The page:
65 degrees, 48.0mm (160mm/144mm)

60 degrees, 54.5mm (146mm/135mm)

55 degrees, 60.6mm (139mm/126mm)

50 degrees, 66.2mm (126mm/117mm)

45 degrees, 71.3mm (117mm/111mm)

40 degrees, 75.9mm (109mm/105mm)

35 degrees, 79.9mm (103mm/98mm)

30 degrees, 83.4mm (98mm/95mm)

25 degrees, 86.5mm (95mm/91mm)

20 degrees, 89.2mm (92mm/90mm)

15 degrees, 91.7mm (91mm/89mm)

10 degrees, 94.1mm (94mm/90mm)

05 degrees, 96.7mm (94mm/91mm)

00 degrees, 99.5mm (96mm/94mm)

BOTTOM HALF OF MANTLET

Rounded Areas

00 degrees, 99.5mm (96mm/94mm)

05 degrees, 96.7mm (94mm/91mm)

10 degrees, 94.1mm (94mm/90mm)

15 degrees, 91.7mm (91mm/89mm)

20 degrees, 89.2mm (92mm/90mm)

25 degrees, 86.5mm (95mm/91mm)

Flat Areas at Bottom of Chin Mantlet

10 degrees, 105mm flat area (105mm/102mm)

10 degrees, 110mm flat area (111mm/108mm)

10 degrees, 319mm flat area at very bottom (334mm)

6 pdr (HV gun with longer barrel) and 17 pdr APCBC penetrate the following vertical thicknesses:

100m, 115mm/174mm

250m, 110mm/170mm

500m, 103mm/163mm

750m, 96mm/156mm

1000m, 90mm/150mm

1250m, 84mm/143mm

1500m, 78mm/137mm

The mantlet is far from 100mm thick everywhere.

The chin mantlet area is vulnerable to quite a few guns and ammo where the rounded mantlet would be fairly safe, with the chin mantlet making up the area where the rounded angles varied from 25 degrees to 85 degrees.

What the above analysis does not consider is that the upper edges would offer relatively low resistance to 6 pdr and 17 pdr APCBC, which would be made even lower by edge effects, but the round might not have sufficient time to push out a plug and start to drive downward before it reached the edge of the mantlet.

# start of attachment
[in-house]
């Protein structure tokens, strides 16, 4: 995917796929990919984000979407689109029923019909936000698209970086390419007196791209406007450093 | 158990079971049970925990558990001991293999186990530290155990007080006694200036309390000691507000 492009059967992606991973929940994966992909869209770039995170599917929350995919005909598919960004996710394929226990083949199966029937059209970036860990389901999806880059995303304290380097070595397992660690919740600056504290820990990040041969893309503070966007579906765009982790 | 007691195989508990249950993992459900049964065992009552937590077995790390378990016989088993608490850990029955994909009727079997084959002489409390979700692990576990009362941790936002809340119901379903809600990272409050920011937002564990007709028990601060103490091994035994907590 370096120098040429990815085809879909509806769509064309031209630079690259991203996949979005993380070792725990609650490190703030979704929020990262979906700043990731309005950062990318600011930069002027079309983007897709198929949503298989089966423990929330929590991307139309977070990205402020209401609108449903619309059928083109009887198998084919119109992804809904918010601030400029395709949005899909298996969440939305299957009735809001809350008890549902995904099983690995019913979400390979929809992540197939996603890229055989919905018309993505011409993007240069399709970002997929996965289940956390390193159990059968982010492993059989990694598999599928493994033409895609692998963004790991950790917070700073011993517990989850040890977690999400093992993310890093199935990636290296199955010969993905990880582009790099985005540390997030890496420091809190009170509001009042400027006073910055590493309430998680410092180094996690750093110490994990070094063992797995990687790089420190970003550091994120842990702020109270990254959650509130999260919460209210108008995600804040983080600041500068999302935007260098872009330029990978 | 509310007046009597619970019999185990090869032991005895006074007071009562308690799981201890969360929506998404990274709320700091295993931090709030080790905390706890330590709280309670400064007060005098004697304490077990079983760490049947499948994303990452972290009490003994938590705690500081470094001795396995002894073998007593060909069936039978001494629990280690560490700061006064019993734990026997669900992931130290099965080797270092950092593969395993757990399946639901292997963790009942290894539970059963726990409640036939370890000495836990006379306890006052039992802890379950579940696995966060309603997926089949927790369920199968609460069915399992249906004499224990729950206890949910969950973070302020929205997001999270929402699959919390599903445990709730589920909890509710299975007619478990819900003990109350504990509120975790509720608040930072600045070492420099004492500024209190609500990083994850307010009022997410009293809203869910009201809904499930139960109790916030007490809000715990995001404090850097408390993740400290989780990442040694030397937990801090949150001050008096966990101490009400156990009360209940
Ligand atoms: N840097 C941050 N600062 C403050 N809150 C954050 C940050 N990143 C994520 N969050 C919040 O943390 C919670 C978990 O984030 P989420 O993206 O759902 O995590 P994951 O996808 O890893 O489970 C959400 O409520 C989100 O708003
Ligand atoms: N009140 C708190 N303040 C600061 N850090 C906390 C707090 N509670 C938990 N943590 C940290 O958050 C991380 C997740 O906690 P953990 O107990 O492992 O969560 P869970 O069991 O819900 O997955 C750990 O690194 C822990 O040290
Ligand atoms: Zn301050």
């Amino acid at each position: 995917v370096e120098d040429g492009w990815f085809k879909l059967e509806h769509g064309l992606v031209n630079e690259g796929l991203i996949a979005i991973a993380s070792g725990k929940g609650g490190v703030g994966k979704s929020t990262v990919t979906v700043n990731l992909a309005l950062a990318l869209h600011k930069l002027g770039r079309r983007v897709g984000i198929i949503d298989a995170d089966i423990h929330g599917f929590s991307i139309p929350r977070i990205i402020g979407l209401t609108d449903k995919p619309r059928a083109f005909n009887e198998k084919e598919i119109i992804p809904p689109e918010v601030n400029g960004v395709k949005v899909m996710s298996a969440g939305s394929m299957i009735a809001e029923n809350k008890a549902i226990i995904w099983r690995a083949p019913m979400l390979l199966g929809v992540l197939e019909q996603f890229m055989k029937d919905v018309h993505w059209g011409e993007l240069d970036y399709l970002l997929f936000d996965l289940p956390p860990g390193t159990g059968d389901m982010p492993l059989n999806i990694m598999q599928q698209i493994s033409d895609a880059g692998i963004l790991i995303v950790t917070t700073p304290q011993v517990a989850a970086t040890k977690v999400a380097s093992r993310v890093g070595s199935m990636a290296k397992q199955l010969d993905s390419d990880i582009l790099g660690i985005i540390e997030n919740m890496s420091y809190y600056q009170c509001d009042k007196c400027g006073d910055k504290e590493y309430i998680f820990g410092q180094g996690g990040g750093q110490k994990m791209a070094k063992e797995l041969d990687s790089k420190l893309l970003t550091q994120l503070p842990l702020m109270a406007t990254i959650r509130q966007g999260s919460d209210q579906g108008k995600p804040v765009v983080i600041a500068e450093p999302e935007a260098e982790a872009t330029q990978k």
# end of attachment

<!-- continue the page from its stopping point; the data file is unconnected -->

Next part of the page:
There also are various underlying plates at the edges of the mantlet which would add to the overall resistance, as well as turret front edge which underlies the mantlet at the edges.

British firing tests with 6 pdr APCBC against the Panther mantlet resulted in many penetrations at a wide variety of angles, something that should not have occurred if the mantlet were of a uniform 100mm thickness. The estimates for rounded mantlet area resistance to 6 pdr APCBC shows that penetrations at 500m would be possible at impact angles from 0 degrees to 30 degrees with 50% probability or better, and to 45 degrees with a low chance.

The ability of 6 pdr APCBC to penetrate the curved mantlet areas at impact angles of 30 degrees or greater means that more than half of the total area of the curved mantlet is vulnerable.

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Scaling off four Panther mantlet drawings for the rounded areas (2 drawings for chin mantlet, 2 drawings for fully rounded), and averaging the thickness estimates at each angle, results in the following figures by impact angle:

impact angle/thickness/cast deficiency/vertical equivalent resistance (cast deficiency and resistance vs 17 pdr APCBC):

00 degrees/100mm/0.95/100 x 0.95 = 95mm rolled vertical plate

05 degrees/98mm/0.94/93mm x 0.94 = 93mm

10 degrees/97mm/0.94/99mm x 0.94 = 93mm

15 degrees/94mm/0.94/98mm x 0.94 = 92mm

20 degrees/91mm/0.93/99mm x 0.93 = 92mm

25 degrees/88mm/0.93/101mm x 0.93 = 94mm

30 degrees/84mm/0.92/103mm x 0.92 = 95mm

35 degrees/81mm/0.92/110mm x 0.92 = 101mm

40 degrees/78mm/0.91/118mm x 0.91 = 107mm

45 degrees/72mm/0.90/124mm x 0.90 = 112mm

50 degrees/67mm/0.89/134mm x 0.89 = 119mm

55 degrees/63mm/0.89/150mm x 0.89 = 134mm

60 degrees/55mm/0.87/156mm x 0.87 = 136mm

65 degrees/48mm/0.86/168mm x 0.86 = 144mm

70 degrees/40mm*/0.85/